Galleries : From Real to Whimsy : Ovid Ward
The vividly detailed, photorealist paintings of Edgartown artist Ovid Ward will be exhibited in "Surfaces," a show opening this weekend that marks the Louisa Gould Gallery's fifth anniversary.
Mr. Ward's paintings combine the clarity of photographs with the mastery of his artistic translation. "People are very particular about the details," he says. "If a boat's not right, they don't like it."
He finds interpreting marine scenes and water images in acrylic challenging, but they are what he most enjoys painting, and play a prominent role in his canvasses.
Mr. Ward brings his background in automobile design and boat design and building to his art. One of his more unusual assignments was a redesign of the Oakland, Calif. waterfront. While living in California, he saw an ad for the commission, and got the job by submitting a drawing of the Edgartown waterfront.
"I sure pulled the wool over their eyes," Mr. Ward says in his characteristically wry manner. But the quality of the prolific artist's work confirms the city knew what it was doing.
The son of an Island native, Mr. Ward grew up boating on Edgartown harbor. During summers in the early 1950s, he passed his days rowing around the harbor with his cousin Phil Reynolds. "I bet I put a thousand miles on the water," Mr. Ward says.
He studied at the Art Center College of Design in Pasadena, Calif., one of the world's best-known graphic and industrial design schools, in preparation for his career in car design at Chrysler in Detroit. He worked there for four years, earning a master's degree in design at Wayne State University. But all the while, what he wanted to be was a boat designer.
Working on the Oakland waterfront project proved to be a stop along the way to that goal, and a short-lived job designing for Hatteras Yachts followed. When Mr. Ward decided Hatteras - one of the first companies to use fiberglass for boat hulls - wasn't giving him proper credit for his designs, he left the company.
"I decided to come to Martha's Vineyard and learn how to build boats," he says. "So I got a job at the Matha's Vineyard Shipyard." Mr. Ward spent a year there, producing Wasque 31's, a fiberglass lobster-style boat.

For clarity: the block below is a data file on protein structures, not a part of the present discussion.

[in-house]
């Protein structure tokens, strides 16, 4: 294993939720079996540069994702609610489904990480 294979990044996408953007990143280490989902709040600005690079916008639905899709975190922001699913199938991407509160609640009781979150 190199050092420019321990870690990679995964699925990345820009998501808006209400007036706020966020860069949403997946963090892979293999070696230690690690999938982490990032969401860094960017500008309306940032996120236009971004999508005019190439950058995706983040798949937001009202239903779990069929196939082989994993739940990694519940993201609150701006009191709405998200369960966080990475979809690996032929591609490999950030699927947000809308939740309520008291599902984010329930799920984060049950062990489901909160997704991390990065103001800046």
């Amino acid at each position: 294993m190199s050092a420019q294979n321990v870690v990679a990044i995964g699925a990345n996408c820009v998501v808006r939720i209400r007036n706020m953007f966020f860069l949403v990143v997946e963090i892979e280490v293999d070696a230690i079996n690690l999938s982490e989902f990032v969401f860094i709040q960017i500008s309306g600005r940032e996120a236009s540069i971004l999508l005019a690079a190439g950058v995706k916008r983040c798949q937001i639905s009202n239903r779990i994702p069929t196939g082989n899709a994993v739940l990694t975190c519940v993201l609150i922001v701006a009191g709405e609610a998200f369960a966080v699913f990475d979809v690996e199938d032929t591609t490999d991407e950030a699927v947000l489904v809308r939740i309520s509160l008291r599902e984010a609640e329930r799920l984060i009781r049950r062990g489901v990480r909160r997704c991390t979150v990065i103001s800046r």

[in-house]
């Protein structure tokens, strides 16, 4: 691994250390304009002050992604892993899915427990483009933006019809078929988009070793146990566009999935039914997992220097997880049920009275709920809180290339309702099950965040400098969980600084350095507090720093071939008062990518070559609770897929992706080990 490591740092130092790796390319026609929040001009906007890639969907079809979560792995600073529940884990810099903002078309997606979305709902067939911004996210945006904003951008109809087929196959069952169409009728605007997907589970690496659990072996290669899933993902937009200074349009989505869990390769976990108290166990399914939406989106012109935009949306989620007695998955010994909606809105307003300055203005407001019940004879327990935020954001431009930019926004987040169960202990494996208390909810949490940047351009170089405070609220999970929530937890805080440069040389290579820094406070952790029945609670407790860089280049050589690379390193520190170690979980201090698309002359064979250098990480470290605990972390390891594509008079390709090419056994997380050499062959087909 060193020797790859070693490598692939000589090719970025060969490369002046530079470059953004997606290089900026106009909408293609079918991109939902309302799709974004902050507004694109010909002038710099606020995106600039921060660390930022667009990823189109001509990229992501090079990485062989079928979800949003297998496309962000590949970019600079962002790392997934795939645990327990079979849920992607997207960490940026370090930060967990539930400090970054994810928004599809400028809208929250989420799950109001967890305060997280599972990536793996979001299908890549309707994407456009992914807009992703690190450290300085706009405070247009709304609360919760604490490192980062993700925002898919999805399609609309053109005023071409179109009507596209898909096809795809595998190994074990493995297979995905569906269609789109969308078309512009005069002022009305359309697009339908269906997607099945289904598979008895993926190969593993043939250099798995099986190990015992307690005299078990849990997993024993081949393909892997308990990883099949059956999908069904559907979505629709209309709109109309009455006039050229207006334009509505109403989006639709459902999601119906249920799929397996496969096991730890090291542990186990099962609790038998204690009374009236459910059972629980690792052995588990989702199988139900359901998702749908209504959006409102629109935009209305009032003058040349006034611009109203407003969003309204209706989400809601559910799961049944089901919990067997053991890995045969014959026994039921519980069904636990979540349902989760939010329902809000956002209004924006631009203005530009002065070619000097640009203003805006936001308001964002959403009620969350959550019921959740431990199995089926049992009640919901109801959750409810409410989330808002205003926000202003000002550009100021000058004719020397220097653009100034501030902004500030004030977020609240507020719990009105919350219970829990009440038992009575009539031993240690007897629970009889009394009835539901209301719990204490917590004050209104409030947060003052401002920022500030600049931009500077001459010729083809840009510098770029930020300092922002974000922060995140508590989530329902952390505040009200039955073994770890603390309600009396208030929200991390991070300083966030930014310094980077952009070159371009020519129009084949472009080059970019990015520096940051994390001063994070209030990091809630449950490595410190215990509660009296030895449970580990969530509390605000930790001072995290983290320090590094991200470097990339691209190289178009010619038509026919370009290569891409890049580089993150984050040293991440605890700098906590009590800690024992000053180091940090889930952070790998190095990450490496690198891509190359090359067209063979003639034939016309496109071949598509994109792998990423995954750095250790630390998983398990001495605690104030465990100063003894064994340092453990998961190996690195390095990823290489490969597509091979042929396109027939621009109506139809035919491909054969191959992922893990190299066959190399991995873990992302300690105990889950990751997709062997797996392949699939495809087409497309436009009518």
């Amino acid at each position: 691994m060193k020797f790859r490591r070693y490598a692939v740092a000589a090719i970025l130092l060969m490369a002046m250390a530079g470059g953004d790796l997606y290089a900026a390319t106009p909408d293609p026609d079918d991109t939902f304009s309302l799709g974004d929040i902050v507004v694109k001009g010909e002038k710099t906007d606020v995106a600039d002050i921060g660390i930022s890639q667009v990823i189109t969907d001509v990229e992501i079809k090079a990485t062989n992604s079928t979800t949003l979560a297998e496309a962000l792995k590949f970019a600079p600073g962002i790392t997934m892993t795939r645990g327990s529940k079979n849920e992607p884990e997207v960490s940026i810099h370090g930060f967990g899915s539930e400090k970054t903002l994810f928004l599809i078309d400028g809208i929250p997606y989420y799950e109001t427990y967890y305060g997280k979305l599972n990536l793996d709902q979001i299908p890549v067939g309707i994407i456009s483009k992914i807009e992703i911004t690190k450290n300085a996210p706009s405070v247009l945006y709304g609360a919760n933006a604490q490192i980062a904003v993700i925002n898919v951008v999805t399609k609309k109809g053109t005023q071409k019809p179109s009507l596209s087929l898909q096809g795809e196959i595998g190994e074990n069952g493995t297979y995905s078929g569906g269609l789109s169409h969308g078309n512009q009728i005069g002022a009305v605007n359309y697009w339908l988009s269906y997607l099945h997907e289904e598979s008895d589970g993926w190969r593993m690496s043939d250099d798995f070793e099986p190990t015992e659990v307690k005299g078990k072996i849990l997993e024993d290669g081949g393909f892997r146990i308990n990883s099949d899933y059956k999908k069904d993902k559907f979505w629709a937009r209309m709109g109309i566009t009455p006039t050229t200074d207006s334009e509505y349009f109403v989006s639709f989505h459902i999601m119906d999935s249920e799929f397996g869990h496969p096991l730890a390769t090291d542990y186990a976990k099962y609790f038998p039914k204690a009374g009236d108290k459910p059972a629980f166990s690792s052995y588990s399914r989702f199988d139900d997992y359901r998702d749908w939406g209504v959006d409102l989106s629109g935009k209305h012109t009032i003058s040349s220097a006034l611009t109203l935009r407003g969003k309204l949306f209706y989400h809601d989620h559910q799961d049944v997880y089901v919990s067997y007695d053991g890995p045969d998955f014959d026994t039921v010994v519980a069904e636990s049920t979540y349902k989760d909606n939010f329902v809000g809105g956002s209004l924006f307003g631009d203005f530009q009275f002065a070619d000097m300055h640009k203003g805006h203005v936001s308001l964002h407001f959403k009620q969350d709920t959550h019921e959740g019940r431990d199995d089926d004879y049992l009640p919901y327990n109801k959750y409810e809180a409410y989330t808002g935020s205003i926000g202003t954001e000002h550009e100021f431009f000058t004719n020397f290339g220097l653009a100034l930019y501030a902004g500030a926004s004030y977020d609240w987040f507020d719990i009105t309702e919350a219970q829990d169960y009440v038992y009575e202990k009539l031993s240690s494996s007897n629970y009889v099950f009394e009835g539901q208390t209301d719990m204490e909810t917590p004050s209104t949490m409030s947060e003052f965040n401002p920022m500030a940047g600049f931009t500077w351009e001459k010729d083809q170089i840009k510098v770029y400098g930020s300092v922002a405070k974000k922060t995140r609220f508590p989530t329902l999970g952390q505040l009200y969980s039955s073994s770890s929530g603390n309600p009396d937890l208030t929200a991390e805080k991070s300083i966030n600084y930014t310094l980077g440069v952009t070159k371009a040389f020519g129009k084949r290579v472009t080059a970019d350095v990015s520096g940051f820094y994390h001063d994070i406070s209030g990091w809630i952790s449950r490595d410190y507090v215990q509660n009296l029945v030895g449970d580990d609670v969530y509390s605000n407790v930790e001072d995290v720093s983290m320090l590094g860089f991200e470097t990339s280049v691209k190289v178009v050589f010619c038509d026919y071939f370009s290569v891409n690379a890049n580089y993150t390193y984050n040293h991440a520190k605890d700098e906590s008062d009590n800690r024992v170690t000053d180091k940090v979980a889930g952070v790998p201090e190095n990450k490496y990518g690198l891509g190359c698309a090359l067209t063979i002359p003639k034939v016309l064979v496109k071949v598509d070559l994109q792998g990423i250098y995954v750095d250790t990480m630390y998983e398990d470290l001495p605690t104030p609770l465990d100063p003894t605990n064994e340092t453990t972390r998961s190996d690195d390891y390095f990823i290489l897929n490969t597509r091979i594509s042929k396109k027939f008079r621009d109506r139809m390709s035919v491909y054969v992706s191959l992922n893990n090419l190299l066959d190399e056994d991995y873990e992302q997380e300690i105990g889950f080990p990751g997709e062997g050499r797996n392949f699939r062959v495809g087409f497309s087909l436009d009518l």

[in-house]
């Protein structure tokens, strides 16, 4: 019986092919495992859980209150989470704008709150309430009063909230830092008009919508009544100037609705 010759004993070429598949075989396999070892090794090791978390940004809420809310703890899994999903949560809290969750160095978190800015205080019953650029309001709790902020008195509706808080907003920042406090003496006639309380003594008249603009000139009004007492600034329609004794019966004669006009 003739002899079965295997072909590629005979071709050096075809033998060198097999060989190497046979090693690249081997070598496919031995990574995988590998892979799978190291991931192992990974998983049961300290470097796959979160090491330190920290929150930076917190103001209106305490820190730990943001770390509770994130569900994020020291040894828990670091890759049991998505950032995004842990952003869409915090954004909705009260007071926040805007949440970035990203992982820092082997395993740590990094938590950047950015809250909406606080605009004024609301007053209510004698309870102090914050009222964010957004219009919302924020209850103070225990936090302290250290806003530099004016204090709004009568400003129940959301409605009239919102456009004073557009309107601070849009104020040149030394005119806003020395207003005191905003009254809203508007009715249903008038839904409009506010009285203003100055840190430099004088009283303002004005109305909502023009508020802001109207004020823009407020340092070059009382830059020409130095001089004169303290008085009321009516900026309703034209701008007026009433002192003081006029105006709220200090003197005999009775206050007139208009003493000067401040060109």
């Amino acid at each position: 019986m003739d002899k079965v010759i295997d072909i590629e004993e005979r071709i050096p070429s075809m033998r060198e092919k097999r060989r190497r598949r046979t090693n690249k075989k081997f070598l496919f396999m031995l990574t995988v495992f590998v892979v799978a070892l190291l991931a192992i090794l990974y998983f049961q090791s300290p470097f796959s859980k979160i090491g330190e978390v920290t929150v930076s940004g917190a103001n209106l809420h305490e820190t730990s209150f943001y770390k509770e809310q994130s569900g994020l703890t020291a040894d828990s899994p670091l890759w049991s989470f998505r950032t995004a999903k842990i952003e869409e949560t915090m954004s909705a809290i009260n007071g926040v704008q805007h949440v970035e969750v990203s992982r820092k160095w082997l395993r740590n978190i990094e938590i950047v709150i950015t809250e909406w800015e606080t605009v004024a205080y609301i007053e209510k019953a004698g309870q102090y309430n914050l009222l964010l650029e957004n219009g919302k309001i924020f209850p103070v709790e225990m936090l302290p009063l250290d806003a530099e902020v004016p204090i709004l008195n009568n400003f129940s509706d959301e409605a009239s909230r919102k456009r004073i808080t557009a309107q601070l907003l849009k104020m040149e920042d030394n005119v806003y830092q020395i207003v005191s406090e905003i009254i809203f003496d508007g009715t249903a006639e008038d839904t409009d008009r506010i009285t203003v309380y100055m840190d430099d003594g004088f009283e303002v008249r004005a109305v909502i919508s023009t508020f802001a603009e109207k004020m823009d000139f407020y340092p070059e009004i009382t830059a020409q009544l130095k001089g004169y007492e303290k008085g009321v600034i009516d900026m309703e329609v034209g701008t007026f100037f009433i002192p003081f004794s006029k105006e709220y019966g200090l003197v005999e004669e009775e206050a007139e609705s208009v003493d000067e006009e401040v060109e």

Then he formed Daffy Duck Marine. and from 1976 to 1992, produced 24 boats on his own. Quite a few are still on the Island, including Buddy Vanderhoop's charter boat, "Tomahawk." In the mid-1980s, Mr. Ward built and drove "Hi-Ho Silver," the boat that set the speed record around Martha's Vineyard. His career in boat building ended when a business partner ran off with his prototype.
In 1988, a friend suggested he put his paintings, which Mr. Ward had created to decorate the walls of his home, in an Island show at the Kelly House. Three galleries asked to hang work, and he discovered he had a new career.
"I never thought I'd be an artist," Mr. Ward says. "I sort of fell into it." Building boats involved long hours seven days a week. "It's a calling, an almost incurable disease, but I got over it," he says.
He also got over a bout with lung cancer last year, losing a lung and undergoing chemotherapy before he was declared fit again. He suspects his exposure to asbestos while building boats led to the illness, and he credits his fiancée, Hyannis realtor Susan Cahoon, with urging him to get the chest x-ray that uncovered the tumor.
"It certainly makes me appreciate waking up in the morning," Mr. Ward says of his recovery. It's also gotten him many commissions from people who want to make sure they own an original Ovid Ward painting.
Photorealism is not the only mode of painting Mr. Ward does. He also creates large, abstract canvases where a tiny flower, an airplane, or a figure emerges out of a streak of color swirling over the canvas. He calls them his "whimsicals."
"I smack some paint on the canvas, and away I go," he says. "They're a lot of fun. There's no forethought or planning."
Mr. Ward's typically busy and varied schedule last week included work on a commission of a view of Vineyard Haven harbor from inside a pilothouse. On his kitchen table was a model car he designed for an automobile industry contest he won as a teenager, and he was heading to Boston with it for a reunion of contest winners.
Mr. Ward's paintings will be teamed with Louisa Gould's stunning marine photographs taken from her new book, "Wooden Boats," and the revealing Island landscapes of John Holladay.
"Surfaces," at the Louisa Gould Gallery opens with an artists' reception Saturday, August 16, from 5 to 8 pm. The show will run through Aug. 28.
Brooks Robards reviews art, film, theater, and books for The Times.